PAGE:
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50.8 Which Version Am I Using?

The which command is a real life saver. It has become increasingly important in the last few years. Many vendors (like Sun) are providing separate directories of BSD-compatible and System V-compatible commands. Which command you'll get depends on your PATH (6.4) environment variable. It's often essential to know which version you're using. For example:

% which sort
/bin/sort

tells me exactly which version of the sort program I'm using. (Under SunOS 4.1, this is the BSD-compatible version in /bin, not the System V version in /usr/5bin.)

You'll find that which comes in handy in lots of other situations. I find that I'm always using which inside of backquotes to get a precise path. For example, when I was writing these articles, I started wondering whether or not man, apropos, and whatis were really the same executable. It's a simple question, but one I had never bothered to think about. There's one good way to find out:

% ls -li `which man` `which apropos` `which whatis`
102352 -rwxr-xr-x  3 root        24576 Feb  8  1990 /usr/ucb/apropos
102352 -rwxr-xr-x  3 root        24576 Feb  8  1990 /usr/ucb/man
102352 -rwxr-xr-x  3 root        24576 Feb  8  1990 /usr/ucb/whatis

What does this tell us? First, the three commands have the same file size, which means that they're likely to be identical; furthermore, each file has three links, meaning that each file has three names. The -i option confirms it; all three files have the same i-number (1.22). So, apropos, man, and whatis are just one executable file that has three hard links.

which
A few System V implementations don't have a which command. The version of which on the CD-ROM is even better than the BSD which, anyway. By default, this new which works about the same as the BSD which. The new which has a big plus: it doesn't try to read your .cshrc file to see what aliases you've set there. Instead, you set it up with its -\i option to read your shell's current list of aliases. This lets the new which show aliases that you've typed at a prompt and haven't stored in .cshrc. The new which also works in Bourne-like shells (1.8) that have shell functions (10.9).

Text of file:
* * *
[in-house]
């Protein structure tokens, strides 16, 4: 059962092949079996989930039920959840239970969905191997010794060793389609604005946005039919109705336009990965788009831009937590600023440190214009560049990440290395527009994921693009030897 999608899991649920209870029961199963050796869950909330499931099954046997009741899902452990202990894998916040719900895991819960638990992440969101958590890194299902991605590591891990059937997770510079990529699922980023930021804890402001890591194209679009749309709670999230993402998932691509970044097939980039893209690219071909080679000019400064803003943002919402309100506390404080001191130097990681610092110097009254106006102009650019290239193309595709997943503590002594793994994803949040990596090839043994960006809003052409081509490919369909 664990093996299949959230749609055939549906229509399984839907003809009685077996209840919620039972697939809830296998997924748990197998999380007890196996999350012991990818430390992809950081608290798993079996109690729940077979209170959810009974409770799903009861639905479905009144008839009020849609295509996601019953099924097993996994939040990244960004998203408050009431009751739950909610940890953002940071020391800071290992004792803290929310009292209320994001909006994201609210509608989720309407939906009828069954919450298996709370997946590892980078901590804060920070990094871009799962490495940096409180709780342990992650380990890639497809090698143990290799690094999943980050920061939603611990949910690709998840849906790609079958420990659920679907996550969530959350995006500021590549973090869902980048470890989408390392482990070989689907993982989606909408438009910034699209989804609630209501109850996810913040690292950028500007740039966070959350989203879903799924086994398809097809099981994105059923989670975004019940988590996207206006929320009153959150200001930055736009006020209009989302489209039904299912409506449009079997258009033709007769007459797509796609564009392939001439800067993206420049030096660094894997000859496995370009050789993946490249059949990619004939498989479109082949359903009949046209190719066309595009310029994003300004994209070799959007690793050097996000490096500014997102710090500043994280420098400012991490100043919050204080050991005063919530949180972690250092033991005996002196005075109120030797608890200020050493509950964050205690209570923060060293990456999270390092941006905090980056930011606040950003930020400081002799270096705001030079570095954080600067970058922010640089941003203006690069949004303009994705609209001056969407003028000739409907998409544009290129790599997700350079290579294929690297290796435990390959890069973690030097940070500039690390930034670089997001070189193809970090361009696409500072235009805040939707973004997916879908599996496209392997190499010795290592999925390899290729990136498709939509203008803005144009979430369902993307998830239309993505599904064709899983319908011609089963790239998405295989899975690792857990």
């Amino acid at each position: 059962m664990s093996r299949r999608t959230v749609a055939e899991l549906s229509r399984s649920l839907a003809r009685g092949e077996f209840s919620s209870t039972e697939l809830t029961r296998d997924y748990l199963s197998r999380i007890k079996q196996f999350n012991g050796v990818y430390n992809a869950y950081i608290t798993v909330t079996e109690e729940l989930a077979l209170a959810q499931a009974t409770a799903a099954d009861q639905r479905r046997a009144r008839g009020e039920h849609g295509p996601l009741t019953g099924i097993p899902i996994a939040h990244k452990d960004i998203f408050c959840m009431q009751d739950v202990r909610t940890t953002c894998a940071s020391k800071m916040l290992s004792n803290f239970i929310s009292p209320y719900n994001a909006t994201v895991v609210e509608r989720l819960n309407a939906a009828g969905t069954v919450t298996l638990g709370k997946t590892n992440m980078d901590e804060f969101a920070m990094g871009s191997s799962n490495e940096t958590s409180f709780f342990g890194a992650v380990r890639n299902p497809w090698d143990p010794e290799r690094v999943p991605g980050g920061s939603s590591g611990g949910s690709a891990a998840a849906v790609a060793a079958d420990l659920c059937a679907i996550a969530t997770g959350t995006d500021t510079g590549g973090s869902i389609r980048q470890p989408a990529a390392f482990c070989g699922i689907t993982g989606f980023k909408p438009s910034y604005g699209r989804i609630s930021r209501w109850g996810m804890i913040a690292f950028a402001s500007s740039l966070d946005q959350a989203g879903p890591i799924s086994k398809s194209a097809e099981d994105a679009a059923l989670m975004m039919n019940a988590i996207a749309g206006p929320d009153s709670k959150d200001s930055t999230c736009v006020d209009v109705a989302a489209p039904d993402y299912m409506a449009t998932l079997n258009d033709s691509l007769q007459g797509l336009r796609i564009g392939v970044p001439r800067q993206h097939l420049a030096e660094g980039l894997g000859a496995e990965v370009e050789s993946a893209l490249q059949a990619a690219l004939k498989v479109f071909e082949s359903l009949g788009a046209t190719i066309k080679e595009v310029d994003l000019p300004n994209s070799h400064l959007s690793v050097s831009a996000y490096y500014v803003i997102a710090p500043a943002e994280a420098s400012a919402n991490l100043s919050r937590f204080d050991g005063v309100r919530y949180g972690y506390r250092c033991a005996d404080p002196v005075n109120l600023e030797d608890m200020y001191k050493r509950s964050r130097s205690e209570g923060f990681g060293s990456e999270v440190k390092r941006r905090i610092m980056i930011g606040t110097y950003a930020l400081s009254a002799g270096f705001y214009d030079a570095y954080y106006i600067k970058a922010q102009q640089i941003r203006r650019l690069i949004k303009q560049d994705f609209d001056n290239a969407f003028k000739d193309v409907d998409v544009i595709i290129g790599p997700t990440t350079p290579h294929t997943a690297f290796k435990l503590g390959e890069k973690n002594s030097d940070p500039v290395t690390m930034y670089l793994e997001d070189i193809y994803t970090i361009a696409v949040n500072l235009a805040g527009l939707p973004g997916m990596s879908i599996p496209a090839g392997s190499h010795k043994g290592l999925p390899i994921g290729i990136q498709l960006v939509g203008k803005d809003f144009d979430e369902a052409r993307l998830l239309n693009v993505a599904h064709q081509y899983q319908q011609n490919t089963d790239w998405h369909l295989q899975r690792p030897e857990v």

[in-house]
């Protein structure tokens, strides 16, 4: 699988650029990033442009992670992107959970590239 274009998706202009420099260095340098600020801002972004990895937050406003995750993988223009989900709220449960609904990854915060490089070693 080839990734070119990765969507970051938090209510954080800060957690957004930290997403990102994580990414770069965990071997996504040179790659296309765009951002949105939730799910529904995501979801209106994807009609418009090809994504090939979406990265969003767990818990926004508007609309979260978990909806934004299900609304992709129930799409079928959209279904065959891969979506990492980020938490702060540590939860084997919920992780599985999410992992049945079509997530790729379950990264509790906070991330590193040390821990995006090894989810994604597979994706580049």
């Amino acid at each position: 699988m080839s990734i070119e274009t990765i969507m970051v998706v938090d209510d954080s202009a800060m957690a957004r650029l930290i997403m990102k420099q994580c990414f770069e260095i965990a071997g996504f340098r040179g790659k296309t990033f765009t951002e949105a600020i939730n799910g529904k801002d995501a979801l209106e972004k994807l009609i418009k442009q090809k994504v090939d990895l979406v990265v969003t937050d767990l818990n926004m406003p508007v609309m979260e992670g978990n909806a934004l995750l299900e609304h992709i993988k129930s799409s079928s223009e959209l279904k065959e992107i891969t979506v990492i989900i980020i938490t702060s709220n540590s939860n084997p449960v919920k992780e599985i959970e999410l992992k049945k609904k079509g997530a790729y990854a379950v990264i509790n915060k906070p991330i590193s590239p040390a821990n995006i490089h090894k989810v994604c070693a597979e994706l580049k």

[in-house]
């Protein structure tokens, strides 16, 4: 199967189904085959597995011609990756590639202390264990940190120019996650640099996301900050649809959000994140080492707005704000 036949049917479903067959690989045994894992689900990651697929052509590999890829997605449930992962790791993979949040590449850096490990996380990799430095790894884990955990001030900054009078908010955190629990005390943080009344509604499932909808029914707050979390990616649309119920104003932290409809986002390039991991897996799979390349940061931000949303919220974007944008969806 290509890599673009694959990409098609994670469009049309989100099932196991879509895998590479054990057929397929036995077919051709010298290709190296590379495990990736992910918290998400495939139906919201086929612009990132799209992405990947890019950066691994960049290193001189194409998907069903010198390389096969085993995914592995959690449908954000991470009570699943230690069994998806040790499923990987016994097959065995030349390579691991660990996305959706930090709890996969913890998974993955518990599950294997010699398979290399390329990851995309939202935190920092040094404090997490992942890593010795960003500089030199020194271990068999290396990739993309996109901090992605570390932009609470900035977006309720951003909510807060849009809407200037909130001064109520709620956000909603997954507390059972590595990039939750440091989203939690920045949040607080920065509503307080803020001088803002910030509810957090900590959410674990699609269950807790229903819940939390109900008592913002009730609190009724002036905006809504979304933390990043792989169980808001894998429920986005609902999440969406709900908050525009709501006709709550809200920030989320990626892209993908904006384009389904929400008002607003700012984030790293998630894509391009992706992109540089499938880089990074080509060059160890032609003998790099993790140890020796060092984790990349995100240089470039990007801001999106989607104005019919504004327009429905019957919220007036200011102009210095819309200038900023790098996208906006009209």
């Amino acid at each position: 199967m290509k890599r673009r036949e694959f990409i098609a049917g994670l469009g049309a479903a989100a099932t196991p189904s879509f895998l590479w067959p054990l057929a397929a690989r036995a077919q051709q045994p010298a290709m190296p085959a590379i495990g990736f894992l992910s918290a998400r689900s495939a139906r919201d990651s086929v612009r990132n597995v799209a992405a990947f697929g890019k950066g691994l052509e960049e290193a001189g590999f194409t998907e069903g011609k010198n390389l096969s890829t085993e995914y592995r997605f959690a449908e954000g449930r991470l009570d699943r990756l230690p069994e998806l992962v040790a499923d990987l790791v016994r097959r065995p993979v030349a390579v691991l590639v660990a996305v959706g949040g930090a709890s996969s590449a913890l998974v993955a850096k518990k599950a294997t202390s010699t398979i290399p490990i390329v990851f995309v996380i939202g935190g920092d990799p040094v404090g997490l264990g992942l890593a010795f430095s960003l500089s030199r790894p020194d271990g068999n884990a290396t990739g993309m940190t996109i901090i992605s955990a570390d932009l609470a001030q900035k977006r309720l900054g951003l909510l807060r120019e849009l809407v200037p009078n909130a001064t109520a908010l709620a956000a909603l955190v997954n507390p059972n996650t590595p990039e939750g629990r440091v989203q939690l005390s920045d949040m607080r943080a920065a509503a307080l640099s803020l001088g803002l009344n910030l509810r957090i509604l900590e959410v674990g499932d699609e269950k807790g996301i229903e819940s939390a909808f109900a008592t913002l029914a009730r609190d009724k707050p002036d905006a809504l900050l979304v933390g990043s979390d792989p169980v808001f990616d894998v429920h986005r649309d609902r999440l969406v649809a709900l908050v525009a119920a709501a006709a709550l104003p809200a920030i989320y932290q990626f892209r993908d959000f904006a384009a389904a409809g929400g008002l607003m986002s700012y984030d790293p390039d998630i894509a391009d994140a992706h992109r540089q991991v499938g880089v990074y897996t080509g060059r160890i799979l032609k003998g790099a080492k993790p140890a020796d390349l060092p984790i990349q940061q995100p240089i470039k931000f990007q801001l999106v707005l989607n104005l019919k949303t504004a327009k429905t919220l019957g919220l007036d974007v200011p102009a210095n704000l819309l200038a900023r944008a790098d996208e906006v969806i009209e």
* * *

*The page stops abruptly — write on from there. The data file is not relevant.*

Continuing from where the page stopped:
csh_init
sh_init
To make the new which read your current aliases, you need a trick. Here's the trick: make an alias or shell function that runs which, passing the definition (if any) of the alias or function you name.

Let's look at the setup, then explain it. For the C shell, use the following line in your .cshrc file:

!\$ !\* 
alias which alias !\$  /usr/local/bin/which -i !\*

(There's a similar shell function on the CD-ROM.) For this example, let's say you've also defined an alias for sort that looks like:

alias sort /usr/local/bin/quicksort

Okay. To run which, you type:

% which sort
sort    /usr/local/bin/quicksort

How did that work? The C shell runs the alias you defined for which. In this example, that executes the following command:

alias sort | /usr/local/bin/which -i sort

The first part of that command, alias sort, will pipe the definition of the sort alias to the standard input of /usr/local/bin/which -i sort. When /usr/local/bin/which -i sort sees an alias definition on its standard input, it outputs that definition.

What if you ask which to find a command that you haven't aliased?

% which tr
/bin/tr

The shell runs this command:

alias tr | /usr/local/bin/which -i tr

Because there's no alias for tr, the shell command alias tr sends no output down the pipe. When /usr/local/bin/which -i tr doesn't read text on standard input, it looks through your search path for the first command named tr.

Nice trick, isn't it? Maarten Litmaath, the program's author, is a clever guy.

That's not all the new which can do. With the -a option, it shows any alias you name and also searches your path for all commands with that name. This is useful when you want to know all available versions of the command. Let's end this article with an example from the manual page. The first command shows all aliases (in this case, that's just the alias for the new which). Second, we run the new which to find which which we're running :-); it shows the alias for which. Third, the -a option shows all available whiches:

% alias
which   alias !$ | /usr/local/bin/which -i !*
% which which
which   alias !$ | /usr/local/bin/which -i !*
% which -a which
which   alias !$ | /usr/local/bin/which -i !*
/usr/local/bin/which
/usr/ucb/which
%

- ML, JP, MAL


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